Hyundai has a ton of fleet sales. Keep that in mind. Used Hyundai market is well - watered down. You can get a base 16 Sonata hybrid with 20k miles for 15-16K. Do you know what base Camry hybrid goes for that ? 2013 with 35k miles.
So yeah Hyundai has done a lot of sales partly because folks in the US always want to keep up with the Jones's - buying beyond their means. Kia / Hyundai is a great way to get a new car with good features for 10% or more discount than others. Ford is in a similar boat.

Back on topic - I dont think Mazda will sell the same numbers as Toyota or Honda in near future. Over a few years maybe it will compete. Right now - it sells well for where it is at. Surprising to see sales of 6 and CX-9 so low.
Perceptions in US will change over time.

Earlier this year I traded my 2013 Sonata for my 2016 CX-5. I was SHOCKED that KBB gave my 52,000-mile Sonata a trade-in value of only $9,000 - an otherwise above average condition vehicle. I had it less than three years and it lost more than half its value?! Added to that, a problem with the engine had just been found which led to premature wear, and Hyundai extended the drive-train warranty for original owners as a settlement to a lawsuit. I was a Hyundai fan in the beginning, but lost my enthusiasm over the long-haul.
 

Kaps

Contributor
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CX-5 Touring 2016.5
Earlier this year I traded my 2013 Sonata for my 2016 CX-5. I was SHOCKED that KBB gave my 52,000-mile Sonata a trade-in value of only $9,000 - an otherwise above average condition vehicle. I had it less than three years and it lost more than half its value?! Added to that, a problem with the engine had just been found which led to premature wear, and Hyundai extended the drive-train warranty for original owners as a settlement to a lawsuit. I was a Hyundai fan in the beginning, but lost my enthusiasm over the long-haul.

lol that is what my 2013 Corolla base trim is worth after 50k miles
 
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Mazda CX-5 Akera
I can't speak for the US market but I get the impression that people just buy Honda because its an established brand and probably don't even test drive and compare other vehicle makes to it. It's like they've already made up their mind, they want to buy a Honda perceiving its of good quality. Here in Australia, Mazda sales are way ahead of Honda which has gone downhill drastically. The Honda's we get are mostly built in Thailand and Mazda's all come from Japan. Subjectively Honda's designs have really gone wayward with either the front end or rear end looking too busy not to mention the drive with CVT transmissions and lack of safety tech. The only strong points are it's great cabin space but the equivalent Mazda's are way ahead of the Honda in nearly all other departments. Read reviews of Mazda v. Honda around the world and the Mazda more often than not come out the winner. I think Mazda dealerships in the US needs to improve to be more successful in the country.
 

Natey

Moderator
Contributor
Patron
Here's MY two cents. (cabpatch)

Bring back something that people WANT TO DRIVE and the sales will go up. If you build it, they will come.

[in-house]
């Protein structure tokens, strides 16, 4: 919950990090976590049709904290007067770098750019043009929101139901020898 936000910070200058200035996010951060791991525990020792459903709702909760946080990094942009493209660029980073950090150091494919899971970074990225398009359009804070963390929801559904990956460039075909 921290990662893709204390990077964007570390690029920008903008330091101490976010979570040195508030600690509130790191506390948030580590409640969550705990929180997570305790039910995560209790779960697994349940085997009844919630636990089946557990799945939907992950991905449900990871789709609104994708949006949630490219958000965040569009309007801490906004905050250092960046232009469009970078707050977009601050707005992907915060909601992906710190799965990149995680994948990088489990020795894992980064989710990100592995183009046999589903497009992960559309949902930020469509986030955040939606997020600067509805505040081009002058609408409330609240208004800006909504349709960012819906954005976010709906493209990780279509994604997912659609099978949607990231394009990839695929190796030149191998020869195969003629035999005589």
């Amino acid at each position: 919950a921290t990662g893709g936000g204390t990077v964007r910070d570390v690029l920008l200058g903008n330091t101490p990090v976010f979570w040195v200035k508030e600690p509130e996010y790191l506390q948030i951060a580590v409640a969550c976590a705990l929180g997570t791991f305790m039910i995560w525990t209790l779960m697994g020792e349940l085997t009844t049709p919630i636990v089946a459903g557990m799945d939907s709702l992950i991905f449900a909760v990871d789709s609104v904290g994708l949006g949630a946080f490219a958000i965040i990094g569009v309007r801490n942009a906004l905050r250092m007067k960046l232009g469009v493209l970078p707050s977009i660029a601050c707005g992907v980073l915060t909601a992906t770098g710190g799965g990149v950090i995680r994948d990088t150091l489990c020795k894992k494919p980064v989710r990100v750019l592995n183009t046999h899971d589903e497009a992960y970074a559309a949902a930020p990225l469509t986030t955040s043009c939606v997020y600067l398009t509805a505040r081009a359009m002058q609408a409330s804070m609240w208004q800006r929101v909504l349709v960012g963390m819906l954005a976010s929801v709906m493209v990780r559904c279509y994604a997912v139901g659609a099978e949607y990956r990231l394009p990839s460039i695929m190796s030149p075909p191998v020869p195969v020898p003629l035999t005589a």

Why compete with mini SUVs like CRVs, RAV4s and Foresters when you once owned the sporty compact car segment? Make something for under 25k that can out-corner my MSP and I'll think about buying another Mazda. As it is, I'd rather look for a clean unmolested EVO 8 or JCW Cooper than anything Mazda has to offer. The world has enough SUVs that get stuck in the sand, ya know? IMO the CX-5 is the best looking one, but it's a sliding scale when you park it next to a Spirit R RX-7.

Sucks too, because they were such a force to be reckoned with at one point. Winning Lemans with a Rotary engine, the NA Miata's introduction and spec series, etc. Does anyone remember the 323GTR? I still do.
 
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2016.5 Mazda CX-5 Touring FWD
Here's MY two cents. (cabpatch)

Bring back something that people WANT TO DRIVE and the sales will go up. If you build it, they will come.
Why compete with mini SUVs like CRVs, RAV4s and Foresters when you once owned the sporty compact car segment? Make something for under 25k that can out-corner my MSP and I'll think about buying another Mazda. As it is, I'd rather look for a clean unmolested EVO 8 or JCW Cooper than anything Mazda has to offer. The world has enough SUVs that get stuck in the sand, ya know? IMO the CX-5 is the best looking one, but it's a sliding scale when you park it next to a Spirit R RX-7.

Sucks too, because they were such a force to be reckoned with at one point. Winning Lemans with a Rotary engine, the NA Miata's introduction and spec series, etc. Does anyone remember the 323GTR? I still do.

You, and people like you, are a very small target market. That isn't to say that handling and drivability don't matter, because they do, but you're looking for a race car to have fun in, while mostly everyone else is looking for cars to haul families, commute, or be utilitarian in some way. I agree that the RX7 and Miata are great cars, but if Mazda wants to gain market share they have to appeal to the masses by competing on terms the masses care about; e.g. Mpg, cargo volume, fit and finish, reliability, value, and price.